China accuses detained ex-Interpol chief of bribery

China has accused ex-Interpol president Meng Hongwei of bribery and other crimes just days after his disappearance drew international scrutiny.

Meng was first reported missing in late September after travelling from France to his native China.


Meng Hongwei, 64, was named the president of the International Criminal Police Organization (Interpol) in November 2016 and was due to serve until 2020. Interpol is the world’s largest police agency consisting of 192 member countries. It coordinates between police forces across the globe and assists in searches for missing and wanted suspects.

Meng’s appointment was met with applause from China. However, human rights advocates and academics voiced concerns that Beijing could seek to abuse his power to track down and deport back to China dissidents and fugitives abroad. China has a history of calling on countries to arrest and deport citizens accused of crimes like corruption and terrorism.

In late September, Meng was reported missing after travelling to China, prompting an investigation by French authorities. His wife contacted police in Lyon – where Interpol headquarters are located – saying she hadn’t heard from him since he arrived in China and had received threats via phone and social media. His wife, Grace, said he sent her a WhatsApp message on September 25 that read: “Wait for my call.” Four minutes later, she said she received an emoji of a knife.

On Sunday, Interpol said Meng resigned his post “with immediate effect”. Interpol appointed senior vice-president Kim Jong Yang of South Korea as acting president.


Interpol president Meng Hongwei has been accused of bribery and corruption by China. The Ministry of Public Security, of which Meng is listed as vice-minister, said in an announcement that Meng was in the custody of party investigators and is being investigated for accepting bribes and other crimes. The ministry said top officials met to discuss Meng’s case.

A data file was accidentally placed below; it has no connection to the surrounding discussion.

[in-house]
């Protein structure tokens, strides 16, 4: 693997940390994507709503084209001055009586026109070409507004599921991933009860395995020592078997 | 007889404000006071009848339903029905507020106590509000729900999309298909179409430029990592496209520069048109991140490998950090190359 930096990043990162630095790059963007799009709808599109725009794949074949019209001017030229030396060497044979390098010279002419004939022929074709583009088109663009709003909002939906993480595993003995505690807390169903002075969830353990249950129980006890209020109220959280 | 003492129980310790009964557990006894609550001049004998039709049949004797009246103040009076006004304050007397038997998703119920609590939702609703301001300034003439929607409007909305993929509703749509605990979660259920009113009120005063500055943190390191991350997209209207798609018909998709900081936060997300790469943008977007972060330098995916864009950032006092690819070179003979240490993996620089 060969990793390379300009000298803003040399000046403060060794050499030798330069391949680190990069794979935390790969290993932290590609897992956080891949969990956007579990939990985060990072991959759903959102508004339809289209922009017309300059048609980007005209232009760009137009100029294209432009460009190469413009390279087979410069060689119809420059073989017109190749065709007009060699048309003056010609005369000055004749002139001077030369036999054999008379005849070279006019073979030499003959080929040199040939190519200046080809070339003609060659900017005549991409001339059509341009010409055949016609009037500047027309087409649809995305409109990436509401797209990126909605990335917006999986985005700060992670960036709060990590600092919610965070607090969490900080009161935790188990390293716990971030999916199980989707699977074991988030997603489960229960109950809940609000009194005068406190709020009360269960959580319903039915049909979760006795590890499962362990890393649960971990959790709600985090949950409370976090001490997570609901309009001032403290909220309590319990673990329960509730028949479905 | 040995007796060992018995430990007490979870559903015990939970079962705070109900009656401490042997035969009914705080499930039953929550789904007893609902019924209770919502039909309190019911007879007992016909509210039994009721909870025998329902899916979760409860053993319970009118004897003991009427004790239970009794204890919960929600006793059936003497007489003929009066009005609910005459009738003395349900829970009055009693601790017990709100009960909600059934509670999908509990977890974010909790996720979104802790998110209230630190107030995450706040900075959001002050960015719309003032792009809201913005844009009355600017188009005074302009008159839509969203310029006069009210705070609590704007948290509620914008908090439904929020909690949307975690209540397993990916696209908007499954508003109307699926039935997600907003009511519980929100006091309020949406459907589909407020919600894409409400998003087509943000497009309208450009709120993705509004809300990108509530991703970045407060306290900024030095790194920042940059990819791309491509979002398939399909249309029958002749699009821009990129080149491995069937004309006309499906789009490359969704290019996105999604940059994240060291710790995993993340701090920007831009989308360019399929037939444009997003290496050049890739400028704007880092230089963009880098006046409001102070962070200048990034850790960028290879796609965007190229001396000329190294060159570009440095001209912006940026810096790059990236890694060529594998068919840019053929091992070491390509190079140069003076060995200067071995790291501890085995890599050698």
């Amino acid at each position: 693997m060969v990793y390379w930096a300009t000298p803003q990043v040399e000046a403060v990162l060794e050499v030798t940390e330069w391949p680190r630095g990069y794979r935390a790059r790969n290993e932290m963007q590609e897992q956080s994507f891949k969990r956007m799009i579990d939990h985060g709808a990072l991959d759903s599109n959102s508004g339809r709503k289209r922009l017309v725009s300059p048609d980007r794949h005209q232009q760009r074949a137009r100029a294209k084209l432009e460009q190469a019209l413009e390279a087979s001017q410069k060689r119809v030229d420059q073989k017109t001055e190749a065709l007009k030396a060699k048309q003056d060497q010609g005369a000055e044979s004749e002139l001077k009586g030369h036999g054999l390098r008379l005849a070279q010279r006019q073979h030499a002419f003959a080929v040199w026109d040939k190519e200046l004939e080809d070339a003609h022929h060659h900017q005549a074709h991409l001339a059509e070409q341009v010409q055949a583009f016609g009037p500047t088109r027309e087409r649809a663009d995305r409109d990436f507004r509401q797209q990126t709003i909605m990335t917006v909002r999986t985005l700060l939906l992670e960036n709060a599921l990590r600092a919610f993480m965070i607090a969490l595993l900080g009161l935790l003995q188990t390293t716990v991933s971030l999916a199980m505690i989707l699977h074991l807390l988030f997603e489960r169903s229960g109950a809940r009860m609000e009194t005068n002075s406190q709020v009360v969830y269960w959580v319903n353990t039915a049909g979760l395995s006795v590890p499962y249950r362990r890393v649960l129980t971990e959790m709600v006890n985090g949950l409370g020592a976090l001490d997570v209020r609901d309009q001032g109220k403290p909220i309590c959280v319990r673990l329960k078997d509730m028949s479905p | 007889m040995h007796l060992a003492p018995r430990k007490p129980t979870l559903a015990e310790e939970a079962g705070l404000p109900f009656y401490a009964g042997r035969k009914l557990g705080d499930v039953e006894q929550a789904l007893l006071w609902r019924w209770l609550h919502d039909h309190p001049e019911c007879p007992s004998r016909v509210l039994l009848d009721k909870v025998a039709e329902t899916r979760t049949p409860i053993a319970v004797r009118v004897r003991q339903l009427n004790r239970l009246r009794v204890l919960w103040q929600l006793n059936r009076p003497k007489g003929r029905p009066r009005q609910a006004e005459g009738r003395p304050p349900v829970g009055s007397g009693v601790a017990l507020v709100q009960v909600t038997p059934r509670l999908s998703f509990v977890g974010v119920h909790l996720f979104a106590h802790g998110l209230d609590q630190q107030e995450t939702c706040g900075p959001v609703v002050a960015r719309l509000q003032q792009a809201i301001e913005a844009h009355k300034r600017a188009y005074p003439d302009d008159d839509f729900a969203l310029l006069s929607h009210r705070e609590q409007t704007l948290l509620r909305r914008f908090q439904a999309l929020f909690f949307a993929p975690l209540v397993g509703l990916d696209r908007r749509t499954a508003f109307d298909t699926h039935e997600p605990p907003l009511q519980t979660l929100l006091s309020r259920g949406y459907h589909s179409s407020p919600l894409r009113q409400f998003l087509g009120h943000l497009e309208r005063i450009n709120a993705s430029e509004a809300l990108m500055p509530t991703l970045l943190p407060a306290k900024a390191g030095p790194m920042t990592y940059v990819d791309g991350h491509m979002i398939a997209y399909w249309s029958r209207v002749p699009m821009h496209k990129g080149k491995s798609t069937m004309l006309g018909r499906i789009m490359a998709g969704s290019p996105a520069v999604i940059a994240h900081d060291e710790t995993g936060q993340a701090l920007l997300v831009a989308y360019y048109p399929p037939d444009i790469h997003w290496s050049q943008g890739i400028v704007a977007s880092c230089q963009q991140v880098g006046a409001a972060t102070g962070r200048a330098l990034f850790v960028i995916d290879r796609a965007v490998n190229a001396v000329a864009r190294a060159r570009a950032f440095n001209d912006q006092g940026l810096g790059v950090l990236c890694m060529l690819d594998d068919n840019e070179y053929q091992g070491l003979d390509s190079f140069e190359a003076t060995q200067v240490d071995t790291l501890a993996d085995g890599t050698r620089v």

“We should deeply recognize the serious damage that Meng Hongwei’s bribe-taking and suspected violations of the law have caused the party and the cause of public security and deeply learn from this lesson,” said the announcement about the meeting, chaired by Minister Zhao Lezhi.

Authorities said the investigation of Meng was “very timely, totally right, and very wise,” adding that he was in this situation due to his own “wilfulness and for bringing trouble upon himself.”

“I find it regrettable that the top leader of the organization had to go out this way and that we weren’t specifically notified of what was happening in advance,” Kim said. “We still don’t have sufficient information about what’s happening, or whether it has anything to do with Chinese domestic politics.”

The mysterious disappearance and detaining of the former Interpol head are the latest in a string of top officials, billionaires and an A-list celebrity who mysteriously vanished over the past few months. In early October, one of China’s best-known actresses Fan Bingbing – who disappeared in July – suddenly came forward with a public apology and a fine of 883 million yuan for tax evasion and other offences.


Meng is the latest high-profile official to be swept up in a broad corruption crackdown by the ruling Communist Party. Chinese foreign ministry spokesman Lu Kang said his detaining “has shown the Chinese government’s firm resolve to crack down on corruption and crime”, noting that it “fully demonstrates the party is firm in fighting corruption.” Analysts view the crackdown as a political purge.


We assess that the abrupt disappearance and unconventional detaining of the top leader of a global organization without prior notice could hurt China’s image and diplomatic relations abroad. We believe the incident may cast a shadow on the appointment of other Chinese nationals in top international posts due to fears of potential interference by Beijing. We feel that it may also strain relations between China and international organizations institutions, of which the country is a member.

Read more: